Overproduction is a problem—and a big, tiresome, expensive one at that. Let’s break it down.
Imagine your organization is engaged in litigation regarding a recently completed construction project. You provide a detailed set of search parameters in your request to the defendant. In response, they provide their request: a single-word search by project name.
The problem is, this search could pull up millions of irrelevant documents detailing everything from employee benefits to parking lot signage.
When this matter was brought before an Ohio district court last month, the court found the defendant’s single-word search unnecessary and costly in nature. The presiding judge concluded that:
AMP has demonstrated that using a single-word search by Project name would significantly increase the cost of discovery in this case, including a privilege review that would add $100,000 — $125,000 to its cost of production. The burden and expense of applying the search terms of each Project's name without additional qualifiers outweighs the benefits of this discovery for Voith and is disproportionate to the needs of even this extremely complicated case.
Discovery conferences set the stage for many a messy semantic dispute. Going into one unprepared is simply not an option.
A failure to understand your organization’s relevant electronically stored information (ESI) could put you on either side of the above dispute. Voith Hydro, the defendant, did not understand the scope of existing documentation. Were other circumstances in the case different, Voith’s misguided request and failure to remediate it in conference could have been deemed a violation of FRCP Rule 37.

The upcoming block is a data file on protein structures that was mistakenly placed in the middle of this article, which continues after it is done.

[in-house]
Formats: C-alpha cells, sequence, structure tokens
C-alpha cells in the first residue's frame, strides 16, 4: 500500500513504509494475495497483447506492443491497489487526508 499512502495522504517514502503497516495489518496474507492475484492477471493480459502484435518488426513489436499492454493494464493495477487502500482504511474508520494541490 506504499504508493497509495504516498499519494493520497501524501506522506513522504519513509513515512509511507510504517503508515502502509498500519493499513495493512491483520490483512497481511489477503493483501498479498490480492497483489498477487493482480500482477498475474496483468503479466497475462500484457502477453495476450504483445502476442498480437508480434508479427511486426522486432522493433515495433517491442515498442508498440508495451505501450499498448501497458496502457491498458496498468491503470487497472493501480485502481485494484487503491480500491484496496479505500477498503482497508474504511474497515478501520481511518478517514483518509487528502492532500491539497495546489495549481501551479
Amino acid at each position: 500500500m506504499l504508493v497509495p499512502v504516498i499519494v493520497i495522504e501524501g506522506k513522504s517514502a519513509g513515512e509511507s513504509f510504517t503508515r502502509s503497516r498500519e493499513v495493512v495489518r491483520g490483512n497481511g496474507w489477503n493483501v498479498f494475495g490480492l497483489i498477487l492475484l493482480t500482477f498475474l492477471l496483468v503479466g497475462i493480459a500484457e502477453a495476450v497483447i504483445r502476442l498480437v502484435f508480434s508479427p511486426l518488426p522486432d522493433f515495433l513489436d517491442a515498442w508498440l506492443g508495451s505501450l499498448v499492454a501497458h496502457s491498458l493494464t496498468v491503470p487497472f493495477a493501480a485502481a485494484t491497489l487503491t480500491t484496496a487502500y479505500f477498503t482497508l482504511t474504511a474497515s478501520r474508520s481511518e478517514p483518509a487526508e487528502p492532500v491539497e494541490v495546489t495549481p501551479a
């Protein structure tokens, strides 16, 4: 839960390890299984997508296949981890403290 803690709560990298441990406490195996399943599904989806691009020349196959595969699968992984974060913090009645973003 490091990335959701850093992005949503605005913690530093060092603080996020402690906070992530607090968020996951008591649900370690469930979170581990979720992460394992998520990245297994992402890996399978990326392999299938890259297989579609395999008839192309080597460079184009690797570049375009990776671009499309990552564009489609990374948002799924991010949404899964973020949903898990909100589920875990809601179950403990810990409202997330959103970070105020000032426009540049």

American Municipal Power (AMP), the plaintiff, understood the results various search terms would provide. As such, they were able to provide the court ample information to deny Voith’s request.
While it may seem obvious that a single-word search would be too broad for a complex case, AMP provided the court with more than intuition; they had figures. To conclude that the proposed terms would result in at least $100,000 in additional production costs, they would have to understand what the correct parameters would cost to produce.
Contrarily, firms often spend significant amounts of billable time coming up with what they believe to be the most correct and specific terms only to yield no usable results. Having an efficient process and the requisite technology is imperative for striking the proper balance between efficient and prepared.
ZL Technologies is proud to help attorneys around the world simplify their early case assessment process with fast granular search. See how our award-winning eDiscovery software can help your organization today.